of francophone societies? The final report should offer teachers guidelines
as to how to enhance their understanding of the link between the language
and the culture they teach.
The Goethe Institute has sponsored cross-cultural seminars that bring
together teachers of French, German, and English from the United States,
Germany, and France to compare the cultural materials they choose to represent
the target culture. These seminars provide a fertile ground for future
research into the resolution of cross-cultural misunderstandings across
languages (Kramsch, 1993b).
In the United States, the Committee on Cultural Competence of the American
Association of Teachers of French National Commission on Professional Standards
has been working to define a common core of cultural competence.
There is much more to cultural competence than linguistic proficiency.
So much more, in fact, that some foreign language teachers throw up their
arms in despair and yearn for the days of the canned dialogue and the pattern
drill. Rather than look back, the time has come to take the next step.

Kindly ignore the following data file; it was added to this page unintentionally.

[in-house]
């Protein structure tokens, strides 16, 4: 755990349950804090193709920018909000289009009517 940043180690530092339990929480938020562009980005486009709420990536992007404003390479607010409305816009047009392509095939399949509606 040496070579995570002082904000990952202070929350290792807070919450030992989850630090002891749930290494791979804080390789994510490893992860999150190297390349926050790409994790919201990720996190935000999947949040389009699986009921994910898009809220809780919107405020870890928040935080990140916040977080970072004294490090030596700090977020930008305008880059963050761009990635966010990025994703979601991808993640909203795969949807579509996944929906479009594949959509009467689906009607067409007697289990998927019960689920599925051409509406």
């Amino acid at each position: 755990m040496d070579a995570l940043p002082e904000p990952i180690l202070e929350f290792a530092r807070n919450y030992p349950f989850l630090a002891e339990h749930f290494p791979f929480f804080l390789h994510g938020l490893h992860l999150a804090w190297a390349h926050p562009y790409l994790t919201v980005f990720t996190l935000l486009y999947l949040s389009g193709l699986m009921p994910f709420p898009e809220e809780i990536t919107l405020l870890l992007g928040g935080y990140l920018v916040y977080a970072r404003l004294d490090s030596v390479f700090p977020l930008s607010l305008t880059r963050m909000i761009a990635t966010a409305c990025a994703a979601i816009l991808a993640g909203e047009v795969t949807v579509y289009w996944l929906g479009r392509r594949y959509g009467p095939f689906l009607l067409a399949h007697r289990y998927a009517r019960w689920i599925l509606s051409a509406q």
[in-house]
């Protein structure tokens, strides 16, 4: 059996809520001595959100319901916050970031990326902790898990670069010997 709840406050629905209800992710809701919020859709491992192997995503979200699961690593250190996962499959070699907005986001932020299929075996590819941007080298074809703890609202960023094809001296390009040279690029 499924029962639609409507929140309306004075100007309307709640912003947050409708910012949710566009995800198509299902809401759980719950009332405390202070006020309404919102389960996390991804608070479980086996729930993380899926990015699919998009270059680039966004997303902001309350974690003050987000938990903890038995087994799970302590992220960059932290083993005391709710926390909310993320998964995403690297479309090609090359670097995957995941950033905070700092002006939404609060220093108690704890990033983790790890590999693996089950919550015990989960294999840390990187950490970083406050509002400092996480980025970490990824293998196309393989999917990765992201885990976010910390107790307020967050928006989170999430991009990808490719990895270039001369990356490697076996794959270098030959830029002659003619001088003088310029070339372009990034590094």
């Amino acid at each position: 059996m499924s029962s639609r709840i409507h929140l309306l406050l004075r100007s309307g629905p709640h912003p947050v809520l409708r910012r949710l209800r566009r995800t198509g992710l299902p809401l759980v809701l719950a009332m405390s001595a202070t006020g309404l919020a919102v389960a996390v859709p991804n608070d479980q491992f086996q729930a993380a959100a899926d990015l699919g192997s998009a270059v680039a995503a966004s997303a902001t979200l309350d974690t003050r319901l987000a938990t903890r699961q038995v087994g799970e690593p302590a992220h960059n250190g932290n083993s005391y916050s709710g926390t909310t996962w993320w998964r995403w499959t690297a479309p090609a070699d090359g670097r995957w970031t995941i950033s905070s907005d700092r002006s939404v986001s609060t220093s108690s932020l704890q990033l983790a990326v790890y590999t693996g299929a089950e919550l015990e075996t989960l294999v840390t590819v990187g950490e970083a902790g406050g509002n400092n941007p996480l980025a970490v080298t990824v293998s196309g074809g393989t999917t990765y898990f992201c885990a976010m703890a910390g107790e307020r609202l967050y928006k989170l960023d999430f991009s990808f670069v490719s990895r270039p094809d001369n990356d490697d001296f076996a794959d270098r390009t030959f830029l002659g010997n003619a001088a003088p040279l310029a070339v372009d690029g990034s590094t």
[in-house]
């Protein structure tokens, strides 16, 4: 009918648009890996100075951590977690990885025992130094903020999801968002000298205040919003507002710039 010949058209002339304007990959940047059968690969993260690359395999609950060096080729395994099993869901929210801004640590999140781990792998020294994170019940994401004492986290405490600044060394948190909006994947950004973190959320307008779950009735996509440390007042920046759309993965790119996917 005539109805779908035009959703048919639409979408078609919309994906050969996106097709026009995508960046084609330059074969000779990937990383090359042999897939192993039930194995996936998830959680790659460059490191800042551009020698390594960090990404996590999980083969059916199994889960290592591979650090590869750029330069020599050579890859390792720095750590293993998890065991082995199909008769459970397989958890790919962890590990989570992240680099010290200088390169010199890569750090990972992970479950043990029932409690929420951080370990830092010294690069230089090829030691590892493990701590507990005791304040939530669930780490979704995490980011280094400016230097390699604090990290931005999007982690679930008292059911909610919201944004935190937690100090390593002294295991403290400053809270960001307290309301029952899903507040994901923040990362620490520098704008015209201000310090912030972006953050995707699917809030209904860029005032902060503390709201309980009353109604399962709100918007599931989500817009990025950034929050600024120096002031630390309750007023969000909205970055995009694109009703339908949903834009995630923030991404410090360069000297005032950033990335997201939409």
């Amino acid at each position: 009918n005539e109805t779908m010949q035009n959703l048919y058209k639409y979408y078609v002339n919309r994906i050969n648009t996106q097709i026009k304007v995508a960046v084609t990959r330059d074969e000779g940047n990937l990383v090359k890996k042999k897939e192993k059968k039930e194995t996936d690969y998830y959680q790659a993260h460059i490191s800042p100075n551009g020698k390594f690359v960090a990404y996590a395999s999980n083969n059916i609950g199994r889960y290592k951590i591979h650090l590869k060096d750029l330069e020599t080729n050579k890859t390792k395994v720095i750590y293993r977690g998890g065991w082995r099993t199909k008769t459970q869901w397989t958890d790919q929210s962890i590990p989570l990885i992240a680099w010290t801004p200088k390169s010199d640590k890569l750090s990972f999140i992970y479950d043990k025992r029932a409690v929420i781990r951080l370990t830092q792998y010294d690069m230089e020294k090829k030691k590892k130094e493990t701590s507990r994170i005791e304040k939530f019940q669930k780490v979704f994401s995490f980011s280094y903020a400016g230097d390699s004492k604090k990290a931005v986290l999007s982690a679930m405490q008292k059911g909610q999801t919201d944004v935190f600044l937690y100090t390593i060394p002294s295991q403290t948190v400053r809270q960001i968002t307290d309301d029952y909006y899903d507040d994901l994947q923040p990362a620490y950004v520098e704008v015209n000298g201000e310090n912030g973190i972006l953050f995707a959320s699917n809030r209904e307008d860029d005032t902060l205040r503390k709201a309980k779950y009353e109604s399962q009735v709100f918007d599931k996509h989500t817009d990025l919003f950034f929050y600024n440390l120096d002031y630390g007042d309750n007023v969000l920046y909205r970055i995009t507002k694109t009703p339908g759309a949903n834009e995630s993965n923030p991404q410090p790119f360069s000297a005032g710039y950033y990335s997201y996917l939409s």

The proficiency movement has had the great advantage of providing a social
context for students' utterances; now is the time to make students aware
of what they are doing and of the power they have to contribute to or to
change that social context. The next step on the foreign language educational
agenda is: Politeness--a social and cultural construct that requires cognitive
and affective maturity, and the concomitant ability to make behavioral
choices. Politeness is another term for cultural competence: a combination
of knowledge of the world and of one's own and others' places in this world,
a decentered attitude vis-a-vis one's own and other cultures, and a type
of behavior that both conforms to social conventions and creates its own.
Brown, P., & Levinson, S. (1978). Universals in language usage:
Politeness phenomena. In E. Goody (Ed.). "Questions and politeness: Strategies
in social interaction" (pp. 56-311). Cambridge: Cambridge University Press.
Kramsch, C. (1993a). "Context and culture in language teaching. Oxford:
Oxford University Press.
Kramsch, C. (1993b). Foreign language study as border study. Report
on a cross-cultural teacher training seminar. In B.A. Lafford & M.
Shockey, (Eds.), "Culture and content: Perspectives on the acquisition
of cultural competence in the foreign language classroom." Monograph Series
No. 4. Tempe, AZ: SWCOLT.
Nostrand, H.L. (1991). The levels of cultural competence. In E.S. Silber
(Ed.), "Critical issues in foreign language instruction. New York and London: